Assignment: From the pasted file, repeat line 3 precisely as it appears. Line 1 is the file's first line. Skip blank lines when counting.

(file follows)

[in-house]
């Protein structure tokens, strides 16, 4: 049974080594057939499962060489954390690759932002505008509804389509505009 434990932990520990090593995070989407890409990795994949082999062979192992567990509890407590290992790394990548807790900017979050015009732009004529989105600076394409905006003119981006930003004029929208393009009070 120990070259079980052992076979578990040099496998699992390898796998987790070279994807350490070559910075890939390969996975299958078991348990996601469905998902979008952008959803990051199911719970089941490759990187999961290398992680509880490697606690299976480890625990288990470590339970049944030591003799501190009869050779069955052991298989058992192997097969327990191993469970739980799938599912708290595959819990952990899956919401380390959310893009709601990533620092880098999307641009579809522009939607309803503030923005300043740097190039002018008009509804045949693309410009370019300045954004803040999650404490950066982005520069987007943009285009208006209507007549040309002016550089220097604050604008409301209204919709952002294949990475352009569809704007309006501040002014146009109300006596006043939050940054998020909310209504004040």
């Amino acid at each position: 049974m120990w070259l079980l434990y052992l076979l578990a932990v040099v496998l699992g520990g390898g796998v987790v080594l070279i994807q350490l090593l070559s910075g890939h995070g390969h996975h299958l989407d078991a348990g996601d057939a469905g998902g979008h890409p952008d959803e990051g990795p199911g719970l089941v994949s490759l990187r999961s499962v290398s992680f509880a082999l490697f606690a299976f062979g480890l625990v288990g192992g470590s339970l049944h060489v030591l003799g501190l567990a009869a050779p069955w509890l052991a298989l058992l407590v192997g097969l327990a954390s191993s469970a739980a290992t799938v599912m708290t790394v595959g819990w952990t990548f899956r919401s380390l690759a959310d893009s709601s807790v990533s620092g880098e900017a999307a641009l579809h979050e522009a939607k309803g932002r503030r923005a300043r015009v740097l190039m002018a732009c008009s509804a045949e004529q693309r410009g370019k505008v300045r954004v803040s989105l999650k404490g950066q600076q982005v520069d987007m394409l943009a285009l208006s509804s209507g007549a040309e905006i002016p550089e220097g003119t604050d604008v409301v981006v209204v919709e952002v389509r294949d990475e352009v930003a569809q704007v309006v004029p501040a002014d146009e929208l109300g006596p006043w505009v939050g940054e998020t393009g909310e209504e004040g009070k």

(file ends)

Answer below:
């Amino acid at each position: 049974m120990w070259l079980l434990y052992l076979l578990a932990v040099v496998l699992g520990g390898g796998v987790v080594l070279i994807q350490l090593l070559s910075g890939h995070g390969h996975h299958l989407d078991a348990g996601d057939a469905g998902g979008h890409p952008d959803e990051g990795p199911g719970l089941v994949s490759l990187r999961s499962v290398s992680f509880a082999l490697f606690a299976f062979g480890l625990v288990g192992g470590s339970l049944h060489v030591l003799g501190l567990a009869a050779p069955w509890l052991a298989l058992l407590v192997g097969l327990a954390s191993s469970a739980a290992t799938v599912m708290t790394v595959g819990w952990t990548f899956r919401s380390l690759a959310d893009s709601s807790v990533s620092g880098e900017a999307a641009l579809h979050e522009a939607k309803g932002r503030r923005a300043r015009v740097l190039m002018a732009c008009s509804a045949e004529q693309r410009g370019k505008v300045r954004v803040s989105l999650k404490g950066q600076q982005v520069d987007m394409l943009a285009l208006s509804s209507g007549a040309e905006i002016p550089e220097g003119t604050d604008v409301v981006v209204v919709e952002v389509r294949d990475e352009v930003a569809q704007v309006v004029p501040a002014d146009e929208l109300g006596p006043w505009v939050g940054e998020t393009g909310e209504e004040g009070k």